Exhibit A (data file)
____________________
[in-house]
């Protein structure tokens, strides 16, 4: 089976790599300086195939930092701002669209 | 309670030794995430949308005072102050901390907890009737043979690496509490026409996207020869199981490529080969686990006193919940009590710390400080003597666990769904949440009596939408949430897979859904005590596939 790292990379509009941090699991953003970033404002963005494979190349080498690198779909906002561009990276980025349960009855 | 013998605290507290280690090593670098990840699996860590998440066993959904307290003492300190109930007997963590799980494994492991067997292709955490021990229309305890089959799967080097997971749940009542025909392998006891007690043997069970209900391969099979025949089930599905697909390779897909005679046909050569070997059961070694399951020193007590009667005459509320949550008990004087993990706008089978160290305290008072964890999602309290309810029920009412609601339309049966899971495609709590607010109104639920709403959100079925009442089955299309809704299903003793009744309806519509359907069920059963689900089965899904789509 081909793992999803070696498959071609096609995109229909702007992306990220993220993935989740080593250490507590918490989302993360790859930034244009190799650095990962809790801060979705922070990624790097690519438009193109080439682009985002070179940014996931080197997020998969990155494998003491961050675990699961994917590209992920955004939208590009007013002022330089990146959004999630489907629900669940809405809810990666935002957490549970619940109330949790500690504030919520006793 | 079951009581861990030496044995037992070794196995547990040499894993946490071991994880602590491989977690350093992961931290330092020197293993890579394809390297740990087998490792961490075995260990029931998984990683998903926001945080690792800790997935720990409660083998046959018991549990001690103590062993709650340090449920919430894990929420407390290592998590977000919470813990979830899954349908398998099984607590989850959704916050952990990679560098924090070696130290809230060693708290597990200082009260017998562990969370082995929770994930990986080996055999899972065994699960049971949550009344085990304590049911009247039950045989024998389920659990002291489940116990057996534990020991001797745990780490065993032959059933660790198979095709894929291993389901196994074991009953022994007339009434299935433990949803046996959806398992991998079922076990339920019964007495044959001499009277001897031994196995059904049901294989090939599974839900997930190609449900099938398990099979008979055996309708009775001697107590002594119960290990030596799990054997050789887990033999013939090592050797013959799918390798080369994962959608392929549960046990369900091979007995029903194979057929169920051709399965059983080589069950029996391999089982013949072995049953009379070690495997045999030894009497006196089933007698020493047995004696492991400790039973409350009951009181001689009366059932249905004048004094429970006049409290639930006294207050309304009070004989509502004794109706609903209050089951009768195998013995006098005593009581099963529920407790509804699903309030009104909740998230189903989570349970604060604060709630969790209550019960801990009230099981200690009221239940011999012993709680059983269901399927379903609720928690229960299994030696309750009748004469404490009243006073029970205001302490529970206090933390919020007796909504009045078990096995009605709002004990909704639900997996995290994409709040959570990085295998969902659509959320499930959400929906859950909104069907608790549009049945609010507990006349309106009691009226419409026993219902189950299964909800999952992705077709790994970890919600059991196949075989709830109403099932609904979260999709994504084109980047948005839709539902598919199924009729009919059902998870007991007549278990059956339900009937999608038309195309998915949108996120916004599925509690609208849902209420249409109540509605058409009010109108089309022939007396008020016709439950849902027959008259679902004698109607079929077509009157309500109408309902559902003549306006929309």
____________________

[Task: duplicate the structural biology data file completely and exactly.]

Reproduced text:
[in-house]
């Protein structure tokens, strides 16, 4: 089976790599300086195939930092701002669209 | 309670030794995430949308005072102050901390907890009737043979690496509490026409996207020869199981490529080969686990006193919940009590710390400080003597666990769904949440009596939408949430897979859904005590596939 790292990379509009941090699991953003970033404002963005494979190349080498690198779909906002561009990276980025349960009855 | 013998605290507290280690090593670098990840699996860590998440066993959904307290003492300190109930007997963590799980494994492991067997292709955490021990229309305890089959799967080097997971749940009542025909392998006891007690043997069970209900391969099979025949089930599905697909390779897909005679046909050569070997059961070694399951020193007590009667005459509320949550008990004087993990706008089978160290305290008072964890999602309290309810029920009412609601339309049966899971495609709590607010109104639920709403959100079925009442089955299309809704299903003793009744309806519509359907069920059963689900089965899904789509 081909793992999803070696498959071609096609995109229909702007992306990220993220993935989740080593250490507590918490989302993360790859930034244009190799650095990962809790801060979705922070990624790097690519438009193109080439682009985002070179940014996931080197997020998969990155494998003491961050675990699961994917590209992920955004939208590009007013002022330089990146959004999630489907629900669940809405809810990666935002957490549970619940109330949790500690504030919520006793 | 079951009581861990030496044995037992070794196995547990040499894993946490071991994880602590491989977690350093992961931290330092020197293993890579394809390297740990087998490792961490075995260990029931998984990683998903926001945080690792800790997935720990409660083998046959018991549990001690103590062993709650340090449920919430894990929420407390290592998590977000919470813990979830899954349908398998099984607590989850959704916050952990990679560098924090070696130290809230060693708290597990200082009260017998562990969370082995929770994930990986080996055999899972065994699960049971949550009344085990304590049911009247039950045989024998389920659990002291489940116990057996534990020991001797745990780490065993032959059933660790198979095709894929291993389901196994074991009953022994007339009434299935433990949803046996959806398992991998079922076990339920019964007495044959001499009277001897031994196995059904049901294989090939599974839900997930190609449900099938398990099979008979055996309708009775001697107590002594119960290990030596799990054997050789887990033999013939090592050797013959799918390798080369994962959608392929549960046990369900091979007995029903194979057929169920051709399965059983080589069950029996391999089982013949072995049953009379070690495997045999030894009497006196089933007698020493047995004696492991400790039973409350009951009181001689009366059932249905004048004094429970006049409290639930006294207050309304009070004989509502004794109706609903209050089951009768195998013995006098005593009581099963529920407790509804699903309030009104909740998230189903989570349970604060604060709630969790209550019960801990009230099981200690009221239940011999012993709680059983269901399927379903609720928690229960299994030696309750009748004469404490009243006073029970205001302490529970206090933390919020007796909504009045078990096995009605709002004990909704639900997996995290994409709040959570990085295998969902659509959320499930959400929906859950909104069907608790549009049945609010507990006349309106009691009226419409026993219902189950299964909800999952992705077709790994970890919600059991196949075989709830109403099932609904979260999709994504084109980047948005839709539902598919199924009729009919059902998870007991007549278990059956339900009937999608038309195309998915949108996120916004599925509690609208849902209420249409109540509605058409009010109108089309022939007396008020016709439950849902027959008259679902004698109607079929077509009157309500109408309902559902003549306006929309």